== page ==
The search for the Indian Air Force's missing An-32 aircraft entered its fourth day today, prompting the deployment of an Unmanned Aerial Vehicles (UAV). In addition, two Cheetah helicopters, to be used to access areas that can't be reached by larger helicopters, will be pressed into service tomorrow.
The missing An-32, which was carrying 13 people and took off from Jorhat in Assam on Monday, was last in contact at 1 pm, sources told NDTV.
Arunachal Pradesh Chief Minister Pema Khandu has called on district administrations of Siang, West Siang, Lower Siang and Shi-Yomi to intensify their operations.
The district collectors of these areas are working closely with the Air Force to help with all possible means, a statement by the Chief Minister's Office said. The state government has also asked district administration officials and locals to carry out ground searches on a war footing.
The Air Force has also deployed Mi-17 and ALH helicopters, as well as a C-130J plane. ISRO satellites have also been engaged in the search operation. This brings the total number of aircraft involved in the operation to 13 and includes two Sukhoi Su-30 fighter jets.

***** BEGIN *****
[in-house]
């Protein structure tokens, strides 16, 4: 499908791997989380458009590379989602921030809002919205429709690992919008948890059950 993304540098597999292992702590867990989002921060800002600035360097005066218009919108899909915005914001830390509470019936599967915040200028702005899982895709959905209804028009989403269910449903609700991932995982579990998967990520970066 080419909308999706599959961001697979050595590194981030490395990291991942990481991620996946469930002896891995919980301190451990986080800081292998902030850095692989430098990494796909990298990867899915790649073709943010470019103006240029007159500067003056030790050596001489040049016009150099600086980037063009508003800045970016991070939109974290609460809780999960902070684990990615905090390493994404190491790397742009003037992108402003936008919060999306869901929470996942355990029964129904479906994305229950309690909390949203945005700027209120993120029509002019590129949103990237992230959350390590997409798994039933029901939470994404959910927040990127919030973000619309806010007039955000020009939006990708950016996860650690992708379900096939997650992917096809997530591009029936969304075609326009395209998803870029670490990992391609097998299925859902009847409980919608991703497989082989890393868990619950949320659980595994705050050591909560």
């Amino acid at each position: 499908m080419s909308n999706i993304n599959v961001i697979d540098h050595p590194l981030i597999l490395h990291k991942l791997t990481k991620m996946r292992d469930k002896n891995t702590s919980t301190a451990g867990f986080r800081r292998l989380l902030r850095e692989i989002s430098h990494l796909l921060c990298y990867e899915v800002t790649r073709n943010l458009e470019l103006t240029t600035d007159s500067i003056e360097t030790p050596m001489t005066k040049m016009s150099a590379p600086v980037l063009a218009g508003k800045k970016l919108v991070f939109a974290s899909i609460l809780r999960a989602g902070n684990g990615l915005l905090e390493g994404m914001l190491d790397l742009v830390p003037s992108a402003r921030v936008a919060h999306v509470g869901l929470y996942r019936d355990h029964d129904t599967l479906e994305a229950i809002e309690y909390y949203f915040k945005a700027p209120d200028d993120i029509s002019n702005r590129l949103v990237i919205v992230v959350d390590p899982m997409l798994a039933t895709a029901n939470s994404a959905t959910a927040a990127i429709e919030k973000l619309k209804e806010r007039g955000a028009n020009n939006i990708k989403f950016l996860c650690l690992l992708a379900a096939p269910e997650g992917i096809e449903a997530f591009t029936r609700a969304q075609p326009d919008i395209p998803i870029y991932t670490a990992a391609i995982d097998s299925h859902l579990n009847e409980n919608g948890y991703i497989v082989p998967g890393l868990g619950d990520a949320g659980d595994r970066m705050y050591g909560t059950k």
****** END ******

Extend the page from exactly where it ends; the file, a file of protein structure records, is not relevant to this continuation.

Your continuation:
The search area is centred on the Bayor Adi mountain range, which lies in front of Tumbin village, the Pari Adi mountain range in front of Molo village and the Sibir-Virgong mountain range between those two villages. All these ranges fall under the Kaying and Payum administrative circle and were on the aircraft's planned route.
Earlier today, Mr Khandu had said villagers living in Tumbin "saw thick black smoke" and that their statements were being verified.
"... three persons of Tumbin village stated that on that day and time they saw thick black smoke which was originating from a mountain about 7-8 km towards Molo village," he said.
As yet no signal from the plane's Search and Rescue Beacon, which has not been in production for 14 years, has been detected.
This distress signal was meant to have been picked up by a satellite belonging to Cospas-Sarsat, an international satellite-aided search and rescue facility. Additionally, a distress signal would also have been heard by search aircraft which had tuned into 243 MHz, the international air distress frequency.
The An-32 is a Soviet-designed twin engine turboprop transport aircraft that has been used extensively by the Air Force for over four decades. Since it joined the IAF fleet, the rugged planes used to ferry people and air-drop supplies have undergone several rounds of upgrades.